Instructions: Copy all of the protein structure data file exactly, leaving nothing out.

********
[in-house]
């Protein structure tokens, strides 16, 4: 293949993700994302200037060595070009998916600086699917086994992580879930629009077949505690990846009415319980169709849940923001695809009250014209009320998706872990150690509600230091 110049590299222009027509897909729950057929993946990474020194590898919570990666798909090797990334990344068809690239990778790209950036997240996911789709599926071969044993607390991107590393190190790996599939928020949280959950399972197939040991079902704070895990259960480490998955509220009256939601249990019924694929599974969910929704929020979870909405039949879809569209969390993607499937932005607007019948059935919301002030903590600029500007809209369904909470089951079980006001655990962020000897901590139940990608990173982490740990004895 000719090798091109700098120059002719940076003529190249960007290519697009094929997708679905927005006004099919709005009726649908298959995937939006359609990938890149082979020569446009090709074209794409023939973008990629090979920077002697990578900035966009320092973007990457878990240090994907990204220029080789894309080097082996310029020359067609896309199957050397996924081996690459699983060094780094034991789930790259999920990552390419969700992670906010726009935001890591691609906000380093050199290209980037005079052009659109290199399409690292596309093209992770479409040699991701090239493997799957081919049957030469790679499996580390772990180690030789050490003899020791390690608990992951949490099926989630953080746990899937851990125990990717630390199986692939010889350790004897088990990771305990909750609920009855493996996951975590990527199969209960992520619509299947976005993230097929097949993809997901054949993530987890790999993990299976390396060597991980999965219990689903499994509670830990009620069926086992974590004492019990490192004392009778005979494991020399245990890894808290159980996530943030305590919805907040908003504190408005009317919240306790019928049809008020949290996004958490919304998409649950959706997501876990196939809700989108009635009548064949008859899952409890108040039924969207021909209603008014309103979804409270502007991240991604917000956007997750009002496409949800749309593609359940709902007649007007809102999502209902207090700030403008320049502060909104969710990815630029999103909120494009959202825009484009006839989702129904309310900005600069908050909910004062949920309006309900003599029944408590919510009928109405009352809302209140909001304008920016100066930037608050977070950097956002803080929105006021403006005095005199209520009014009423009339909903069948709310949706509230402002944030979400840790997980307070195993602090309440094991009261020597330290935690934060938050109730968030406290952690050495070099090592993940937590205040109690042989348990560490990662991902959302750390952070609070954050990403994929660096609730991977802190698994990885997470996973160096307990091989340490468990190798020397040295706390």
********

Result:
[in-house]
């Protein structure tokens, strides 16, 4: 293949993700994302200037060595070009998916600086699917086994992580879930629009077949505690990846009415319980169709849940923001695809009250014209009320998706872990150690509600230091 110049590299222009027509897909729950057929993946990474020194590898919570990666798909090797990334990344068809690239990778790209950036997240996911789709599926071969044993607390991107590393190190790996599939928020949280959950399972197939040991079902704070895990259960480490998955509220009256939601249990019924694929599974969910929704929020979870909405039949879809569209969390993607499937932005607007019948059935919301002030903590600029500007809209369904909470089951079980006001655990962020000897901590139940990608990173982490740990004895 000719090798091109700098120059002719940076003529190249960007290519697009094929997708679905927005006004099919709005009726649908298959995937939006359609990938890149082979020569446009090709074209794409023939973008990629090979920077002697990578900035966009320092973007990457878990240090994907990204220029080789894309080097082996310029020359067609896309199957050397996924081996690459699983060094780094034991789930790259999920990552390419969700992670906010726009935001890591691609906000380093050199290209980037005079052009659109290199399409690292596309093209992770479409040699991701090239493997799957081919049957030469790679499996580390772990180690030789050490003899020791390690608990992951949490099926989630953080746990899937851990125990990717630390199986692939010889350790004897088990990771305990909750609920009855493996996951975590990527199969209960992520619509299947976005993230097929097949993809997901054949993530987890790999993990299976390396060597991980999965219990689903499994509670830990009620069926086992974590004492019990490192004392009778005979494991020399245990890894808290159980996530943030305590919805907040908003504190408005009317919240306790019928049809008020949290996004958490919304998409649950959706997501876990196939809700989108009635009548064949008859899952409890108040039924969207021909209603008014309103979804409270502007991240991604917000956007997750009002496409949800749309593609359940709902007649007007809102999502209902207090700030403008320049502060909104969710990815630029999103909120494009959202825009484009006839989702129904309310900005600069908050909910004062949920309006309900003599029944408590919510009928109405009352809302209140909001304008920016100066930037608050977070950097956002803080929105006021403006005095005199209520009014009423009339909903069948709310949706509230402002944030979400840790997980307070195993602090309440094991009261020597330290935690934060938050109730968030406290952690050495070099090592993940937590205040109690042989348990560490990662991902959302750390952070609070954050990403994929660096609730991977802190698994990885997470996973160096307990091989340490468990190798020397040295706390």